According to IMF, world economy in 2008 was worth 69 trillion $ PPP. Assuming 2% annual growth and naive growth models, the entire world economy produces 12 cents PPP worth of value in entire first century. And assuming fairly stable population, an average person in 3150 will produce more that the entire world does now. And with enough time dollar value of one hydrogen atom will be higher than current dollar value of everything on Earth. And of course with proper time discounting of utility, life of one person now is worth more than half of humanity millennium into the future - exponential growth and exponential decay are both equally wrong.

To me they all look like clear artifacts of our growth models, but there are people who are so used to them that they treat predictions like that seriously.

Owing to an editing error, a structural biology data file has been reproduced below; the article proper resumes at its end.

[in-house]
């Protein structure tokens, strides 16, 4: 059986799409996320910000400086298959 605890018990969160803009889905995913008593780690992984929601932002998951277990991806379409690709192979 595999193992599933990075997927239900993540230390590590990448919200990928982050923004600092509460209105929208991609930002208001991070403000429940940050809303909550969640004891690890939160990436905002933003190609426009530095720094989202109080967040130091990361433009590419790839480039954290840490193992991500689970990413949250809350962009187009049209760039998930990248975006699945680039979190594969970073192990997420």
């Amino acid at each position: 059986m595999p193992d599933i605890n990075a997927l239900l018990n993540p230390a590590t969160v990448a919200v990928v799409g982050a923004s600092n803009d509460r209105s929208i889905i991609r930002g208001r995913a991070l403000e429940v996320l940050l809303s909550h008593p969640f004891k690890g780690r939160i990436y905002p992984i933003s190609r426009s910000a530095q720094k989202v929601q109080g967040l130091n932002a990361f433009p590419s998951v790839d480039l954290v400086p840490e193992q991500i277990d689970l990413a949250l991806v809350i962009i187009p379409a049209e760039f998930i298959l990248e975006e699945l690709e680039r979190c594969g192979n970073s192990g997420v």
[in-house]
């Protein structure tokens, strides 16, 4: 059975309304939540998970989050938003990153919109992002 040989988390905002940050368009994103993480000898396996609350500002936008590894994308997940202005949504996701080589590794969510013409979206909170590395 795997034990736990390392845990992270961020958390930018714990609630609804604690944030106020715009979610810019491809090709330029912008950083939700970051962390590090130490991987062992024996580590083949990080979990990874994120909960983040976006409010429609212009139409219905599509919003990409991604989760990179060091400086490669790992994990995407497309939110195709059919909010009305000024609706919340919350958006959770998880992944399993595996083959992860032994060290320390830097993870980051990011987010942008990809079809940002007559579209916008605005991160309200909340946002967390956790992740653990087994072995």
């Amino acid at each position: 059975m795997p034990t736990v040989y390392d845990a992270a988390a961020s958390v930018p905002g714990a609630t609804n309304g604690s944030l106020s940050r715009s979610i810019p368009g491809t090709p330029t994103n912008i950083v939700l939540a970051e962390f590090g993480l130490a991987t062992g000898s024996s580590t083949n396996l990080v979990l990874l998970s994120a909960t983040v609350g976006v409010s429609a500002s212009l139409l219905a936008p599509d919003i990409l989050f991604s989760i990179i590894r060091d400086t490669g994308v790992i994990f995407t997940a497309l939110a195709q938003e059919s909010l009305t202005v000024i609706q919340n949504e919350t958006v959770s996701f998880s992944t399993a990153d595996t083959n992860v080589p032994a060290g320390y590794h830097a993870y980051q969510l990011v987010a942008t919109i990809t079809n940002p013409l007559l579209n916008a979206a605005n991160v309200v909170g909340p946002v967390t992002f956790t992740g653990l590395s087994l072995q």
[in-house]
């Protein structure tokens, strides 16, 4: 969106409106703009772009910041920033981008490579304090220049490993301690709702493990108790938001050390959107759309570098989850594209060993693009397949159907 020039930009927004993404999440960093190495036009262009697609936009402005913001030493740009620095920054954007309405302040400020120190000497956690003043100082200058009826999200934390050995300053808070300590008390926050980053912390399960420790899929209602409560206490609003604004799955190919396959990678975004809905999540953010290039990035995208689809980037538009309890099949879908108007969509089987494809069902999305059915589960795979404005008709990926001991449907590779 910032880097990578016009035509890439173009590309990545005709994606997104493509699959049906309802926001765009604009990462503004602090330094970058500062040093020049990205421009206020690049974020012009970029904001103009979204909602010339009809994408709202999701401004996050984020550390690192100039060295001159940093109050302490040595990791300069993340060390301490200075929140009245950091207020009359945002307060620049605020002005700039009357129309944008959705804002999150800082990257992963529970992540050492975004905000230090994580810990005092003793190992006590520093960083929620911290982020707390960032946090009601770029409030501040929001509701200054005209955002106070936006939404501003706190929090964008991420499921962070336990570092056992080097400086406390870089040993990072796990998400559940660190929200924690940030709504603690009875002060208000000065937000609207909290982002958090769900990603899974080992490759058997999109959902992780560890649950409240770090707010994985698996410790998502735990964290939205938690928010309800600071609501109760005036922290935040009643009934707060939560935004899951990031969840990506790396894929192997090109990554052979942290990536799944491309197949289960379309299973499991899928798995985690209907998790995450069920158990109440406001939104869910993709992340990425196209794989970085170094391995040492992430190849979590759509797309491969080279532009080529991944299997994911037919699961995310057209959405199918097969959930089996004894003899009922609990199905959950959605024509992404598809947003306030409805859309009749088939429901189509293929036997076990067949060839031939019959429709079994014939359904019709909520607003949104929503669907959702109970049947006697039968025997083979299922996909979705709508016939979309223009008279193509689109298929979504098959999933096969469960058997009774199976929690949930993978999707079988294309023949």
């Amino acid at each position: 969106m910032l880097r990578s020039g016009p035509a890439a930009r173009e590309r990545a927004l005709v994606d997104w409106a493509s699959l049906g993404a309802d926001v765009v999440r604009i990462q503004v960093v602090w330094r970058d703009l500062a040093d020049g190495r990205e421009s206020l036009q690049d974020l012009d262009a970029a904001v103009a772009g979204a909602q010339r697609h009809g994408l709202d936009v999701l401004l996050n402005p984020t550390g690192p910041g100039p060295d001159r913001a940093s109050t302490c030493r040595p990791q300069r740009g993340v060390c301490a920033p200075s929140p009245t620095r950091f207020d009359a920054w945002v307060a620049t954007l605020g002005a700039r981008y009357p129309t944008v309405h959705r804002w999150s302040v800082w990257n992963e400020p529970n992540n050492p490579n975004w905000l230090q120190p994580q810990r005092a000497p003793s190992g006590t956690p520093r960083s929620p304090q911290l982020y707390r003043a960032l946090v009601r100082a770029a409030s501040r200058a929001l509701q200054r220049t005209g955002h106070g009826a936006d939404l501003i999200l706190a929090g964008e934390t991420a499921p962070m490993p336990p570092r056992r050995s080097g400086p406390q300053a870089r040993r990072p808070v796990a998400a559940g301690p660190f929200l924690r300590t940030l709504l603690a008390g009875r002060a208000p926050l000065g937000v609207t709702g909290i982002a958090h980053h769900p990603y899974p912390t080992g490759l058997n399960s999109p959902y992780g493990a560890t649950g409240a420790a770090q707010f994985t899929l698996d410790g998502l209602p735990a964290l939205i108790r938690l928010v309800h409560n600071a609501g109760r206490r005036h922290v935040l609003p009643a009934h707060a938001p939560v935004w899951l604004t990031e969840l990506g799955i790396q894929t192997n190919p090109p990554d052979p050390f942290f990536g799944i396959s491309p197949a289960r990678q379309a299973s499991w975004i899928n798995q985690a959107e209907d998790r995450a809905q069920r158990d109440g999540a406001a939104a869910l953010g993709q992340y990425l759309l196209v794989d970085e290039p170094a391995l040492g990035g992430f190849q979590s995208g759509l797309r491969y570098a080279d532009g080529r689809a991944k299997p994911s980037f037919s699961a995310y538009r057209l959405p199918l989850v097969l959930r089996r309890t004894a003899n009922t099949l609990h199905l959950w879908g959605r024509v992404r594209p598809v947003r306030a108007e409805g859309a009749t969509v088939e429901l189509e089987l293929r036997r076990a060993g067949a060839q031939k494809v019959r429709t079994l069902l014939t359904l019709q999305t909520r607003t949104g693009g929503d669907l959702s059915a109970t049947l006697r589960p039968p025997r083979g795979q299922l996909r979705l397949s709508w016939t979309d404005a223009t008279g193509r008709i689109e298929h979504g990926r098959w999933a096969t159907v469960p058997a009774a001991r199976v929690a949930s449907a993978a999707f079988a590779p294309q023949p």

In case you're wondering, here are some estimates of past world GDP.

I have this vague idea that sometime in our past, people thought that knowledge was like an almanac; a repository of zillions of tiny true facts that summed up to being able to predict stuff about stuff, but without a general understanding of how things work. There was no general understanding because any heuristic that would begin to explain how things work would immediately be discounted by the single tiny fact, easily found, that contradicted it. Details and concern with minutia and complexity is actually

anti-sciencefor this reason. It’s not that deta... (read more)I recall a discussion I had with a fellow econ student on the effects of higher taxes. He said something to the effect of, "Higher taxes are inefficient, and all you need to do to prove that is to draw the graph." (Unfortunately the topic changed before I could point out the problems with this statement.)